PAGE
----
They did a very good job on the old David, JP:cool: I still have its counterpart, a small 9cm David Lag both bought in a wondefrul old knife shop in Perigeux in 1989. The year LeMond should not have beaten Fignon for Le Tour and the 200 th anniversary of the Revolution:cool: As for cycling, I remember a gruff Perigord hotel keeper giving me his earthy opinion of cycling- translated as "If they're not yet dead then they're all drug-addicts" This long before the famed Lance Armstrong (and others..) :D
     
  15. Will Power

    Will Power

    Jan 18, 2007
    [​IMG]

    [​IMG]

    Here's a couple of shots of the old Lag, been a trusted companion for near 30 years.
     
    Old Engineer, Fodderwing and Jolipapa like this.
  16. lonestar1979

    lonestar1979

    Mar 2, 2014
    Robert David makes very good Laguioles,but Fontenille-Pattaud is the best in my opinion.Laguiole en Aubrac is another one thats very good and in same price range as R.David.
     
  17. Elgatodeacero

    Elgatodeacero Gold Member Gold Member

    892
    Jan 5, 2014
    i recently ordered a traditional French knife from Yanne Nomine/Les Couteliers de Fountainbleu. i will post pics when it arrives in a few weeks.

    my research convinced me that Laguiole en Aubrac, L'artisan Laguiole, and Laguiole Fontanille de Pataud, and Les Couteliers de Fountainbleu seem to have the best finish.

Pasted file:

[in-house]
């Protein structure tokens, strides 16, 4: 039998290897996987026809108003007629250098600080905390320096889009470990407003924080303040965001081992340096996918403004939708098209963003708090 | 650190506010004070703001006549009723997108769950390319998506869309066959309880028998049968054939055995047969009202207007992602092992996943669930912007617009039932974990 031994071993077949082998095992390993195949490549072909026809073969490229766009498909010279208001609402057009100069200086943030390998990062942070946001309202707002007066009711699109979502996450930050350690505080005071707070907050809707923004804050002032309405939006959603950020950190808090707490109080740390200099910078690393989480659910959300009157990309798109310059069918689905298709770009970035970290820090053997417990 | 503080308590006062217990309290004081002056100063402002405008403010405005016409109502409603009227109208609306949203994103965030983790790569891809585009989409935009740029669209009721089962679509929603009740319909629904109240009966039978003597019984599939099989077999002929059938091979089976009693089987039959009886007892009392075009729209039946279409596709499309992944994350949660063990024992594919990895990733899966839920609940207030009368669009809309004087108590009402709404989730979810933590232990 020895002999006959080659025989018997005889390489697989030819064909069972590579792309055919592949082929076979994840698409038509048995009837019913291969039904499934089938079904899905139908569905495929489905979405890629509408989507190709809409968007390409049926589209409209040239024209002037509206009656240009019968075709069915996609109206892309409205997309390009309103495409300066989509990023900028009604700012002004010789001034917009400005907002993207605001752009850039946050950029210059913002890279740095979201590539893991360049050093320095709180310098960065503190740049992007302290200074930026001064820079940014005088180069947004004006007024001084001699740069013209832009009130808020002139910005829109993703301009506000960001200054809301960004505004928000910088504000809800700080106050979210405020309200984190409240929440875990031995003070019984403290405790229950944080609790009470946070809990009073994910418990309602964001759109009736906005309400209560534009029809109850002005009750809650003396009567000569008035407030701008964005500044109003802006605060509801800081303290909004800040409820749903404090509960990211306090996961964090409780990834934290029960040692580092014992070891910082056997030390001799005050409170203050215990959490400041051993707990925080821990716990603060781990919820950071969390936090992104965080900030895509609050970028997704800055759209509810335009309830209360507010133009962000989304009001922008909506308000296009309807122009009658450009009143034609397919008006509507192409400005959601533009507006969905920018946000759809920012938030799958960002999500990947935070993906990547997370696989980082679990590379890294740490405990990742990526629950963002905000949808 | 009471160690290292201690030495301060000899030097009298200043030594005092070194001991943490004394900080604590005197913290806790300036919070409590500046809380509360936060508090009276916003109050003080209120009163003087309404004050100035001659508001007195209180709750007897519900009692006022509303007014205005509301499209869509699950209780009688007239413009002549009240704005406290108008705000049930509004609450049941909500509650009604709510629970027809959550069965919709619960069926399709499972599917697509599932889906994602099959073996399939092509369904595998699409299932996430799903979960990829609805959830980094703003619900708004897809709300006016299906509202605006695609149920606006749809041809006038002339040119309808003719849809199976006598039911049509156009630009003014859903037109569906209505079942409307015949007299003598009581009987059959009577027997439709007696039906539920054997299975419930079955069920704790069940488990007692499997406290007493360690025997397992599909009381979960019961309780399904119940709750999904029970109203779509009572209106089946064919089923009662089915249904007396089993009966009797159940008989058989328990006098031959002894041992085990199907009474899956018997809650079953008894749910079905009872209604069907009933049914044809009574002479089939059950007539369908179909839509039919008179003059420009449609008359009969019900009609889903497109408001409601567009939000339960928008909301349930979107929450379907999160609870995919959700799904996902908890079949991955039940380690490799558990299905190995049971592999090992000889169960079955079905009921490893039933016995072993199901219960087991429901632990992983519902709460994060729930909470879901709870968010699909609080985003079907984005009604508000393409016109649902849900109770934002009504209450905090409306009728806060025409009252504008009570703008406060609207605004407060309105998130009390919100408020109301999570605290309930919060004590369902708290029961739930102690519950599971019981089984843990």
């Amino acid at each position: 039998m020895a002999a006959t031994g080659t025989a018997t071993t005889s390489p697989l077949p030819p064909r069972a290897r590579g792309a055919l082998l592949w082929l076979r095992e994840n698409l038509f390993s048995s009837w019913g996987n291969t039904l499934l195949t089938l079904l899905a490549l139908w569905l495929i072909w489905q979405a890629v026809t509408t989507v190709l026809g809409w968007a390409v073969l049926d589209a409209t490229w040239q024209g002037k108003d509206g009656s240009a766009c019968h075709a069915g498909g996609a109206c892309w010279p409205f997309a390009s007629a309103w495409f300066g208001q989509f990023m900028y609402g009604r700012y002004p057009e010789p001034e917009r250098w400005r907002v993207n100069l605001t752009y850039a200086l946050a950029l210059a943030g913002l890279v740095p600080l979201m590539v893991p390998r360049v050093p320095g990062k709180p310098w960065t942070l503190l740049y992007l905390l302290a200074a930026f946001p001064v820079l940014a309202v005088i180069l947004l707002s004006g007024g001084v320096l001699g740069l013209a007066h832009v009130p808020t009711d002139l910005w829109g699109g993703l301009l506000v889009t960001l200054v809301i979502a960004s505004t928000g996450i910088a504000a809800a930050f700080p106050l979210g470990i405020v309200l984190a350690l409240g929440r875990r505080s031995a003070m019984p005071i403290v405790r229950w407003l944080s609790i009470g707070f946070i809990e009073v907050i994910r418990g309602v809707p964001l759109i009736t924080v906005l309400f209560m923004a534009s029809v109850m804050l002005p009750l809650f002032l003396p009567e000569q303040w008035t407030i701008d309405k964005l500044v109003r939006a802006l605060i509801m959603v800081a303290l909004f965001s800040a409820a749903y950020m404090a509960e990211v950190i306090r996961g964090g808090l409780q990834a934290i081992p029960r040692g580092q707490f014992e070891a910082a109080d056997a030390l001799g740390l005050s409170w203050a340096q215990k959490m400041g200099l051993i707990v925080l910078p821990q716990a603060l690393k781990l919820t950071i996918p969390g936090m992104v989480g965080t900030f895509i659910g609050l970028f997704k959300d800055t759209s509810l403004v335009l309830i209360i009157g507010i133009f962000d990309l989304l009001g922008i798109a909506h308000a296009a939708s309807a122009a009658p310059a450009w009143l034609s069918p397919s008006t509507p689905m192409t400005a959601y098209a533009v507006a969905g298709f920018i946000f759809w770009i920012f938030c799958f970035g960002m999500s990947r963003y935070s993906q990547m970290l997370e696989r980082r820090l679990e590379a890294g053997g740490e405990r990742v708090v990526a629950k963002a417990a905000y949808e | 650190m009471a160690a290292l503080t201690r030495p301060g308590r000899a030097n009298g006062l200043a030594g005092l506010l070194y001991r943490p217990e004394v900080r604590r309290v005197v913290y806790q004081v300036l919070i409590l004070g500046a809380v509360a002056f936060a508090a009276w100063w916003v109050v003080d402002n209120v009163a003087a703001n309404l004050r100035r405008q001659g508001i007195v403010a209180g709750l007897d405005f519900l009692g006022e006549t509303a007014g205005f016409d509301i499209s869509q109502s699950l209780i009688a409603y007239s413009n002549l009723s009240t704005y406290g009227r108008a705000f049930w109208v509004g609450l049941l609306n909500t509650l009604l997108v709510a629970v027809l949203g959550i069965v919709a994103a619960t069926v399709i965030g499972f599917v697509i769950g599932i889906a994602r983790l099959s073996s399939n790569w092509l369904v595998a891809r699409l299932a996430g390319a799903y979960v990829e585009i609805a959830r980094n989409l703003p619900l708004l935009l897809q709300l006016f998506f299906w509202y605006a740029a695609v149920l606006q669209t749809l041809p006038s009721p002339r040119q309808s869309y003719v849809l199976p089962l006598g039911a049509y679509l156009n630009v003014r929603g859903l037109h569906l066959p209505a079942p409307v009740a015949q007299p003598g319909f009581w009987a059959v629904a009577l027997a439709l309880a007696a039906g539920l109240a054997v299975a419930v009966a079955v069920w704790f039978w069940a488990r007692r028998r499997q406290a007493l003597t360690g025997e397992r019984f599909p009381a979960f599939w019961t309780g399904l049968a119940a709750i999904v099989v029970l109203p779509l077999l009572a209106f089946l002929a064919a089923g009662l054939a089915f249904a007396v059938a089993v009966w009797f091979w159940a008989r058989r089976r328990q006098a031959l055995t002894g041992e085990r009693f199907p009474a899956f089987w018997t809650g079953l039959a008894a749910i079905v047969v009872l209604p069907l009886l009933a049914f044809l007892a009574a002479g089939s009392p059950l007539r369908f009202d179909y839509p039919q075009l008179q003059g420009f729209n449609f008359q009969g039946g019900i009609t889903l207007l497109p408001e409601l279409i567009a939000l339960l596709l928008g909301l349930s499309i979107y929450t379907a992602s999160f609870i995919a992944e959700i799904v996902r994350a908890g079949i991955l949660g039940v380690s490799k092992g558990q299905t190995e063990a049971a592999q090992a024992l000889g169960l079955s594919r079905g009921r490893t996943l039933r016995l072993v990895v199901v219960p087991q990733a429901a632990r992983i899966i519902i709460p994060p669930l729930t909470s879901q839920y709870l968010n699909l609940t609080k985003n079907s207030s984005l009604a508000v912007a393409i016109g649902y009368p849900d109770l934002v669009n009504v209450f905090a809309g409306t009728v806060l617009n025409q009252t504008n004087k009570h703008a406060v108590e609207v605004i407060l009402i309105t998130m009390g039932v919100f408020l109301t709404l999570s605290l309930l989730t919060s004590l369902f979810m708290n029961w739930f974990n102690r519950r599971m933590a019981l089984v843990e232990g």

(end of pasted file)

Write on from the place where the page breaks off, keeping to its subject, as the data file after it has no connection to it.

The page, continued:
i do think the Fontanille de Pataud locking mechanism in the Nature line, combined with the blade stop, is the most advanced technically and probably the best designed laguiole knife.
     
  18. Jolipapa

    Jolipapa Basic Member Basic Member

    Jun 4, 2015
    @Will Power nice little one, very representattive of the old Lags, no frills, pressed horn handle(corne cachée).
    You know, that old guy was maybe not wrong, Fignon was a very sympathetic guy and a great champion ( though for me "the badger" Hinault was the best - and a clean one) sadly he died of cancer. Since how many winners of the Tour have been caught red-handed!

    :thumbsup: Excellent choice, I love his work, he has some of the best value for buck and amazing rare covers (blue giraffe bone, walrus ivory are on my list, someday:rolleyes:).
    He is not in Thiers or surrounds, in fact he is in Fontainebleau, a mere 60km South of Paris. My intention is to pay him a visit someday. Luckily I met him 2 years ago. In fact he plays in the same league as Renaud Aubry.
    I understand you ordered a Lag, in what material?
     
    Will Power likes this.
  19. Elgatodeacero

    Elgatodeacero Gold Member Gold Member

    892
    Jan 5, 2014
    Will Power likes this.
  20. Will Power

    Will Power

    Jan 18, 2007
    @Jolipapa Thanks JP it's a little Lag and a bit rough&ready but there's an honesty there I've always liked. As for Le Tour, well there's always been suspicion over The Big Mig, nothing proven of course. and Pantini got killed by drugs plus Contador and Landis getting stripped of titles etc etc:( But despite all that it is an epic race and I enjoy watching it to see the beautiful regions of France. Its early history fascinates me as it was so violent and with immense stages and at night!

    I like the look of those modern Davids in stainless, think I need a new French knife but a smaller 9cm one, got any non Lag suggestions as well? You can e-mail them if you prefer.

    Regards, Will